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Wax

Due to a new Food and Drug Administration requirement, consumers will now see labels such as "Coated with food grade vegetable, animal, petroleum, and/or shellac-based wax or resin to maintain freshness" on fruits and vegetables. What are these waxes? Are they tahor?  These and other questions are very important in understanding the kashrut of fruits and vegetables.

Waxes have been used domestically for over 60 years, on a wide variety of fruits and vegetables (see list). They are derived from a variety of sources and are a cross combination of natural and synthetic ingredients. The most common primary wax ingredients are shellac, animal fats, carnuba wax, and petroleum wax. Less frequently used wax bases include beeswax and candelia wax.

Shellac or lac resin is a product that is imported from India and is used in waxes for citrus fruits, apples and pears. It is a product that is derived from the secretions of the tiny lac insect. The lac insect secretes "lac-resin" from its glands onto a host tree. The resin is then gathered, crushed, sieved, washed and purified into food grade shellac. Lac-resin is known by many names, such as , lac, lac-resin, shellac, confectioners glaze, foodgrade resin, etc.; it can be found not only in the produce aisle, but often in the candy aisle as well.

Carnuba wax is derived from palm trees and is used in waxes for stonefruits, and in a variety of vegetables. Pure carnuba was is unproblematic; however, manufacturers may add stearic acid (a fat that may be derived from animal or vegetable sources) to carnuba wax, which may cause a problem. It is quite possible that the carnuba wax in question is pure, or contains vegetable stearic acid.  However, one must be certain before purchasing a product that contains carunuba wax.  This would also apply to the less commonly used candelia wax, a wax of plant origin, and beeswax.

Petroleum based waxes including paraffin, mineral oil, and polyethylene are inherently tahor. These waxes are commonly used on melons, stone fruits, and tropical fruits and on a variety of vegetables.

Other ingredients added to finished wax coatings include oleic acid, emulsifiers, and proteins. Oleic acid is almost always used in wax. This ingredient can be derived from animal and/or vegetable derivatives and presents a problem similar to carnuba wax. While most wax manufacturers use vegetable grade oleic acid, one must be sure before consuming any product with a wax that contains oleic acid. 

Emulsifiers are an important additive that allow oil and water to adequately mix. These, too, pose the same potential problems as oleic acid, in that they may be animal based. Here again, most manufacturers use vegetable based emulsifiers (such as lecithin), but one must be sure and not simply rely upon a majority of cases.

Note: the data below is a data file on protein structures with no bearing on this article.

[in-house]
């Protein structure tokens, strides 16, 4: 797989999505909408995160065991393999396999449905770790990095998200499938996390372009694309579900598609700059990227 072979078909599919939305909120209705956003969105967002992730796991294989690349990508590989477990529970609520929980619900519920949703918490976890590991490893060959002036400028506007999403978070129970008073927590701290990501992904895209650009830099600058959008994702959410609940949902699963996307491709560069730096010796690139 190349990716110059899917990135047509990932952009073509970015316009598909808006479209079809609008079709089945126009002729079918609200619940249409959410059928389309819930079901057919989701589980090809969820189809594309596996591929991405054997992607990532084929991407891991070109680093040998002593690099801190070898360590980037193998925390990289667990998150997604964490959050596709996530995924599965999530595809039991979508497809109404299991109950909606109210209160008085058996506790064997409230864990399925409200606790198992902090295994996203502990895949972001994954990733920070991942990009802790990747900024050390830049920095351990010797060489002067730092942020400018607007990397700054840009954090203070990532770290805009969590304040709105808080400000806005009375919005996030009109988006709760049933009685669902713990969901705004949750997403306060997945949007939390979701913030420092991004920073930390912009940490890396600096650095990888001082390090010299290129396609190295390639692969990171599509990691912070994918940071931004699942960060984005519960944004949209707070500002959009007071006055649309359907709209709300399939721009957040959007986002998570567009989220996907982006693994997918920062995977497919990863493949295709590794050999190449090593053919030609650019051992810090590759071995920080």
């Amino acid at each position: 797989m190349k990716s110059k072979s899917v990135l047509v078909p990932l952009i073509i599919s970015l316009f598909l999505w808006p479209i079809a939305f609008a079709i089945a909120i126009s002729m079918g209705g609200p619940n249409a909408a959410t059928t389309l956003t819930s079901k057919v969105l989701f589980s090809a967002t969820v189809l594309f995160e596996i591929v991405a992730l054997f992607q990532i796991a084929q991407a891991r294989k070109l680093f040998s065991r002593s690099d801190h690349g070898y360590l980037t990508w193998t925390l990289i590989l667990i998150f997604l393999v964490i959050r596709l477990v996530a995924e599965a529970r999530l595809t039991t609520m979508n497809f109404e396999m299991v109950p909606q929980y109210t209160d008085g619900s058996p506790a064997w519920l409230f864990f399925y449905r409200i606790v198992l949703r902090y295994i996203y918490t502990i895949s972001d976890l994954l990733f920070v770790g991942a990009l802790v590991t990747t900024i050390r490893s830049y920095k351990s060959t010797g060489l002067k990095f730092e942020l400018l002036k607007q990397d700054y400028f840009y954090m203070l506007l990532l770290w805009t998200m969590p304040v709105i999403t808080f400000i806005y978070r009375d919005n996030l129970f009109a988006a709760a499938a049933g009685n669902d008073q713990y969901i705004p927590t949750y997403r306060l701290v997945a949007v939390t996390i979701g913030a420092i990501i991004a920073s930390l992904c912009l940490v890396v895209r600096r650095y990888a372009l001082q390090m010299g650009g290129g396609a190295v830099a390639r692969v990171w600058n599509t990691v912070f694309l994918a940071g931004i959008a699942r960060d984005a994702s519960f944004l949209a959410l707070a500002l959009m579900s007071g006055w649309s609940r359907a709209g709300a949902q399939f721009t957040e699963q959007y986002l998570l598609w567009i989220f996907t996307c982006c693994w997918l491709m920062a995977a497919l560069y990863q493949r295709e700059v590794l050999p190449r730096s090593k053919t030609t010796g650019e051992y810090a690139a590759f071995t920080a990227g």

There are two types of proteins used in the wax industry, soy and casein. Proteins are used as a thickener in lac-resin waxes and are not necessary in the more viscous petroleum or carnuba waxes. Proteins present different concerns. Soy protein is a soybean derivative which is generally tahor.  Other proteins, however, may come from unknown animal sources, and would, therefore, present a problem.  Given that lac-resin, is already tame’, however, this is generally not an issue beyond the fact.

Casein is a protein derived from milk. Assuming the milk is from a tahor animal, as in America is always the case, there would be no issues presented by a wax that contained casein.

A finished wax is applied to the foods either at a cooperative warehouse (for produce) or at the manufacturers (for candy). At this stage the wax has a very bad taste. The bad tasting chemicals evaporate, leaving a tasteless wax coating. The product is then shipped to local distributors who sell it to supermarkets and other retailers. For produce, it is extremely difficult to know which company has manufactured the wax on a particular fruit or vegetable as it can pass through several hands before reaching the market.

CONCLUSION
When one purchases waxed produce or other waxed items, it is extremely difficult to know which company manufactured the wax and what raw materials were used. It is, in general, better to avoid waxed produce and other waxed items in general - unless one is sure of the wax being used.

Candies in general should be avoided due to the fact that most sugars are not tahor - therefore, this does not present a significant issue.  However, produce does.  Fortunately, there is an easy answer to this problem.  Organic produce is not waxed; and, organic produce is becoming more and more generally available.  The answer to the wax produce problem, therefore, is to purchase only organic fruits and vegetables.

Common Fruits and Vegetables that are Waxed

Citrus Fruits: grapefruits, lemons, limes, oranges, tangerines*
Melons: cantaloupe, honeydew
Pome Fruits: apples, pears
Stone Fruits: nectarines, peaches, plums
Tropical Fruits: mangos, papayas, passion fruit
Vegetables: avocados, bell peppers, cucumbers, eggplant, green peppers, hot-peppers, parsnips, rutabaga, sweet potatoes, squash, tomatoes, and turnips.

 

* Even though the wax on a citrus fruit does not touch what is eaten, the fruit will still be tame’.  Under Torah law, any item that comes in contact with the product of a dead tame’ animal, becomes tame’.